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Learning to See Systems
I’m re-using another post from earlier last year. Apologies to those of you who have already read it, although I have added some material. It’s still an important less for me, and I hope you find it helpful as well. We need to see systems. Failure to do so endangers human society at all levels, whether individual, familial, communal, ecclesial, national, or global.
Thinking in terms of systems is hard. How do all the parts relate to make a whole greater than their sum? According to Iain McGilchrist, thinking systemically, or attending to the interrelatedness of things, is a specialization of the right hemisphere of the brain. Whereas the left brain pulls things apart and analyzes them separately, the right brain first takes in things as a whole, and then puts them back together after analyzed by the left brain. At least, that’s what happens when the human brain is functioning according to the divine operating manual. Unfortunately for us in the West, our imbalanced left-hemisphere dominant culture struggles to pay attention to the whole.
Although seeing systems requires deeper transformation, learning from systems thinkers is certainly a good place to start. In 1975 John Gall wrote a humorously insightful book called Systemantics (with a third edition in 2012). Gall’s main thesis, as seen in his playful title, is that systems have “antics”, they “act up”. He presents 32 intriguing and clever axioms which describe common ways that systems, especially large complex systems, fail to operate as expected. The real life examples that explain those axioms are fascinating, from waste management systems to the Bell Telephone system to university faculty systems. Here are just a few of Gall’s principles:
Axiom 5. The generalized uncertainty principle: Systems display antics, that is, complicated systems produce unexpected outcomes.
Axiom 6. Le Chatelier’s Principle: Complex systems tend to oppose their own proper function.
Axiom 7: Functionary’s Falsity: People in systems do not do what the system says they are doing.
Axiom 8: Operational fallacy: the system itself does not do what it says it is doing.
Axiom 9: The Fundamental Law of Administrative Workings (F.L.A.W.): Things are what they are reported to be. The real world is whatever is reported to the system. If it isn’t official, it didn’t happen. Corollaries: A system is no better than its sensory organs. To those within a system, the outside reality tends to pale and disappear.
Axiom 19. The Newtonian law of systems-inertia: A system that performs a certain function or operates in a certain way will continue to operate in that way regardless of the need or of changed conditions.
Axiom 20: Systems develop goals of their own the instant they come into being.
Axiom 21: Intrasystem goals come first.
Readers of this newsletter might imagine examples of how these axioms might show up in religious systems. For example, axioms 20 and 21 capture how systems prioritize goals internal to the system, goals which are different from whatever purposes originally led to creating the system in the first place. More concretely, think about how a denomination might prioritize its survival at the expense of evangelism, discipleship, and the spiritual health of its members.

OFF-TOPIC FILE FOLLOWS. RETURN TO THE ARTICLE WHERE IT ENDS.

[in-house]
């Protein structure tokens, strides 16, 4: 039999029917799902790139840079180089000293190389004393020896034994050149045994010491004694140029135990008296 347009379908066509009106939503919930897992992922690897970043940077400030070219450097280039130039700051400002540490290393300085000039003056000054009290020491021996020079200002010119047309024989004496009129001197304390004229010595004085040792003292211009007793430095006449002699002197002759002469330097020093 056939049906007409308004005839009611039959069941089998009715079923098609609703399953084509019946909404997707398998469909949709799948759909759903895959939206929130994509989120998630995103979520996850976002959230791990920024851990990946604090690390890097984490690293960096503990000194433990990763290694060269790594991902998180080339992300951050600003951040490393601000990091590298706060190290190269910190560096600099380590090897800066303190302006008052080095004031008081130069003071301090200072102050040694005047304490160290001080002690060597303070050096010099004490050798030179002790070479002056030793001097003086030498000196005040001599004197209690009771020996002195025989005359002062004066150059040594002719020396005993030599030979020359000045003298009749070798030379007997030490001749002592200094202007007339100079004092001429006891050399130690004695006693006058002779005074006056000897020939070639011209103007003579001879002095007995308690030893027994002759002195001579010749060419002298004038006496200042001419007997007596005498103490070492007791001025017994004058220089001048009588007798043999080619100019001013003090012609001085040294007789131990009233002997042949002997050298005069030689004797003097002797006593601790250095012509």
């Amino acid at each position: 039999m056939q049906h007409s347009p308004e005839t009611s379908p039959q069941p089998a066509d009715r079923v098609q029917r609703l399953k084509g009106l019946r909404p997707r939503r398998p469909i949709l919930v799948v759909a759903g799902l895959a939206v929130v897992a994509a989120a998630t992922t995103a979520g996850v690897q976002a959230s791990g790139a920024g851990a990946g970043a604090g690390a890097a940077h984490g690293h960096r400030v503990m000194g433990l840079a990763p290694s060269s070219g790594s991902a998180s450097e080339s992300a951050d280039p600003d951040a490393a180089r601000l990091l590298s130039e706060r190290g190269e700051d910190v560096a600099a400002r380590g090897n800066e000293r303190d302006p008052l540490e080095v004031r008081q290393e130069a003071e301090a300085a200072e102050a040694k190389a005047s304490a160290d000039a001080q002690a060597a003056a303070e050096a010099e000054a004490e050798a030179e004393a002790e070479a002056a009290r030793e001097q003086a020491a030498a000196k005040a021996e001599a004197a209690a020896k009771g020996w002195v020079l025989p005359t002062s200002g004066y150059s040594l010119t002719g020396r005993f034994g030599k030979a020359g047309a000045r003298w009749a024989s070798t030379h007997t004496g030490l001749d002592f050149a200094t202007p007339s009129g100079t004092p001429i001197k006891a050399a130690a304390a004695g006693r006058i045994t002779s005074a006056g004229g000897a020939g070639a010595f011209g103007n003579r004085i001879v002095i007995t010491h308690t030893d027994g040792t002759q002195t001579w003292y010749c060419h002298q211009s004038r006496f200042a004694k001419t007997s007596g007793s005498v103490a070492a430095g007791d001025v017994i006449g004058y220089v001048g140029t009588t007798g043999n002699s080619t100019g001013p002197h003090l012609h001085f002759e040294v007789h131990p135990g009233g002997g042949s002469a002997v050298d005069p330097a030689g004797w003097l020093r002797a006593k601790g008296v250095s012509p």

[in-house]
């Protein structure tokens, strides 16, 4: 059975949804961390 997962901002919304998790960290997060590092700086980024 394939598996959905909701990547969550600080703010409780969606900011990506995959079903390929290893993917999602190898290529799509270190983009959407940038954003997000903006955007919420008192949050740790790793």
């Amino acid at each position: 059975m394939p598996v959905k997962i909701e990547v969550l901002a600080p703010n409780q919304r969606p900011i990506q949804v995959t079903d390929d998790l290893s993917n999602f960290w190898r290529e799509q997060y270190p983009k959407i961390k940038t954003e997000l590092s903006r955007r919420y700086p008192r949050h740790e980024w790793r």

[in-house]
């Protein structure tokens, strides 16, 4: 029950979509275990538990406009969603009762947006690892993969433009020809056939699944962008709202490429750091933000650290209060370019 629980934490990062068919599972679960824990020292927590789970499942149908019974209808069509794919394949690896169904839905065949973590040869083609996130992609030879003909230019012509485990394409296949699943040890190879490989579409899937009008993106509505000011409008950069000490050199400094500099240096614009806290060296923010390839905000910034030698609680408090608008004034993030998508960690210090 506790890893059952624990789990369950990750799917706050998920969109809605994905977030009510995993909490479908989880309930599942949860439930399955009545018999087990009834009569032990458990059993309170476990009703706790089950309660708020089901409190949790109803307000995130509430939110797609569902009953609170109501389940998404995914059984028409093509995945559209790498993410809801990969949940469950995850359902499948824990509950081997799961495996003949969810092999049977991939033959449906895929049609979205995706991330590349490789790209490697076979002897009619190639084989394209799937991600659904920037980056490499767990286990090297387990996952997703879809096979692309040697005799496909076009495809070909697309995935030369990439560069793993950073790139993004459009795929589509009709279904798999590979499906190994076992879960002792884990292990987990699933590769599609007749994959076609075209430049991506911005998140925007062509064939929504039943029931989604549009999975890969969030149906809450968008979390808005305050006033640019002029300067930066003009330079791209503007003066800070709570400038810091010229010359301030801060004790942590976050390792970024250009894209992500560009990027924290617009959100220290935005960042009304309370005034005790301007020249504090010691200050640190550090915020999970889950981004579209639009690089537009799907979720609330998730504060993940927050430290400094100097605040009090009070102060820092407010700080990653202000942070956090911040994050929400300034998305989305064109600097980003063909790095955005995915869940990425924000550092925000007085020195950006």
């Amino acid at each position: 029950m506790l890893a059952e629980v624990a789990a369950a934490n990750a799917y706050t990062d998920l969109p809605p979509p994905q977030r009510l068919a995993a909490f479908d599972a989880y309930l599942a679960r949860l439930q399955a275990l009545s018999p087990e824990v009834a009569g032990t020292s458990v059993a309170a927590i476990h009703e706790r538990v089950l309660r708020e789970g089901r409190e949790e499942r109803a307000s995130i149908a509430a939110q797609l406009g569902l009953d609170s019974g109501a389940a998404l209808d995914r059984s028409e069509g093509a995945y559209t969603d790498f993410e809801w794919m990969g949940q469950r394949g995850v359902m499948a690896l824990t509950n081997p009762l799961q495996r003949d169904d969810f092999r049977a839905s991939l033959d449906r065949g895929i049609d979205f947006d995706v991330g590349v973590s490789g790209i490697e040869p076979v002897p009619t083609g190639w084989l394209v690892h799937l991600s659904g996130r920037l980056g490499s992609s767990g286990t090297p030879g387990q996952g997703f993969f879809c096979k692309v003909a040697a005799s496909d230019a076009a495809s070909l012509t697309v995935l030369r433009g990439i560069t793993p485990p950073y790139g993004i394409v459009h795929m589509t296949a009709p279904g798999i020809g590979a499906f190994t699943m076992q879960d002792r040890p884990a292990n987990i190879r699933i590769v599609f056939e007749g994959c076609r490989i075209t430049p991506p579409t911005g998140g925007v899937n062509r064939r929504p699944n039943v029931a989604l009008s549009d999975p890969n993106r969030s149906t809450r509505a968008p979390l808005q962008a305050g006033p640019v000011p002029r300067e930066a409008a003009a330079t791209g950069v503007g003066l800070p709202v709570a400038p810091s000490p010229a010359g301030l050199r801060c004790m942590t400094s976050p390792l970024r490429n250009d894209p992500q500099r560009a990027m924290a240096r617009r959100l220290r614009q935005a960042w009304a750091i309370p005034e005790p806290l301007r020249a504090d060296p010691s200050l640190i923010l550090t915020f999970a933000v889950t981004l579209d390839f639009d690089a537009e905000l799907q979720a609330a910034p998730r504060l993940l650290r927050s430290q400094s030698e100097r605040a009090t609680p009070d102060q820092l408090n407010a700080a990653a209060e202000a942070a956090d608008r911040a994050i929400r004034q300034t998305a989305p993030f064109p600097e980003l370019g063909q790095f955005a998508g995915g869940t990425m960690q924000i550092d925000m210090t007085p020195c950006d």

In an appendix at the end of his book Gall tentatively suggests that everything is a system. As a Christian looking at the world through a Biblical worldview, I wholeheartedly agree. And in light of our fallen world we expect that all systems have antics. What we see and experience every day is the predictably unpredictable ways in which systems of all kinds (biological, zoological, cultural, societal, religious, psychological, technogical) break down.
However, if McGilchrist is right, that our left-brain shifted culture is often oblivious to systems, we don’t actually see systems breaking down. What we see instead is a marriage falling apart, missing the broader familial systems which foreshadowed such collapse. We see a child acting out, but miss the family system whose anxiety is getting displaced onto and then erupting out of the child. We see a woman beaten by her husband, but fail to see the systemic pattern of traumatic bonding that perpetuates abuse. We see an innocent Black man shot down in the name of the law, but don’t see the system that provides the necessary context to explain what is otherwise unexplainable. We see repeated pornography use, while failing to notice the intrapsychic system of chronic shame managed by facades and false gods.
The list could go on. The point is, unless we see systems, unless we think with the grain of our systemic existence, we will tend to treat symptoms instead of diseases. And more to the point of this newsletter, we cannot even begin to focus on the underlying disease in any system unless we actually see the system.
Quote from John Gall
What is required is a special, elusive talent, really an intuition—a feel for the wild, weird, wonderful, and paradoxical ways of large systems.
Systemantics: How Systems Work and Especially How They Fail, by John Gall.
Can you think of a problem whose solution eluded you because you were unable to see how all the pieces fit together? How might a systems lens help you view a current issue differently?
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